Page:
Here are the questions for the day. What can we do to open the sails on this ship we call The Salvation Army so the wind of The Spirit will move us where we need to go? What are some really practical (and may I add here, not whiny,) positive steps we can take to advance the Revolution? Will we be willing to throw caution to this new wind? How do you think we can best encourage our leadership to take this journey with us? Will we just be cynical and say, "I'm glad Larry thought it went well?" Or will we push the envelope and the agenda from the grass roots?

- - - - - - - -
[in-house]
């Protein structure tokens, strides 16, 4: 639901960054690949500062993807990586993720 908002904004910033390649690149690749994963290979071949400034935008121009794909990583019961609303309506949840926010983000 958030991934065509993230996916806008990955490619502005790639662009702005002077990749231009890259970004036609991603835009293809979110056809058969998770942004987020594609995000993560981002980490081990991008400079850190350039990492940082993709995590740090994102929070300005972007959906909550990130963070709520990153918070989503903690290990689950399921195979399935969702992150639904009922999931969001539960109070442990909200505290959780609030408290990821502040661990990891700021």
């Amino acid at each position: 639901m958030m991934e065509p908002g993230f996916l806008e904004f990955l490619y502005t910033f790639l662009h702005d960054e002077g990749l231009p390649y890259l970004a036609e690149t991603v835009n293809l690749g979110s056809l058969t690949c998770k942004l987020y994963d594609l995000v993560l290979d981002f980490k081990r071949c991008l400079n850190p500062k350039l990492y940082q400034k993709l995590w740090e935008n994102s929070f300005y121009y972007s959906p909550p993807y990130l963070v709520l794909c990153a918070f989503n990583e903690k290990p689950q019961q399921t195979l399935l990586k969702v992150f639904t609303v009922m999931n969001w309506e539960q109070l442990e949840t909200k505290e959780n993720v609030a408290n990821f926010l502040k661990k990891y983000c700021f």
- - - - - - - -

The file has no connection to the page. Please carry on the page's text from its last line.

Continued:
If this sounds like a cheesy altar call, maybe it is. I think of it as a call to faithfulness to me! If I am going to ask the questions, I need to try to find some answers with you. So, comment if you will.

What do you think?

Wednesday, February 15, 2006

Emerging Information

Usually I have questions to ask that are meaty and tough. Some of you are quite vocal. Some of you have said I hope someone in positions of power reads your blog. What am I, chopped liver? ;)

Well, Janet and I have an opportunity to share a presentation with the Territorial Executive Council next week. For those of you who don't know SA slang, the TEC is all of the Divisional Commanders, and Territorial Leadership, including the Ambassadors, Territorial Commander, Chief Secretary, Program Secretary, Personnel Secretary and Business Secretary. We have the privilege of sharing 30 minutes on the Emerging Church and The Salvation Army.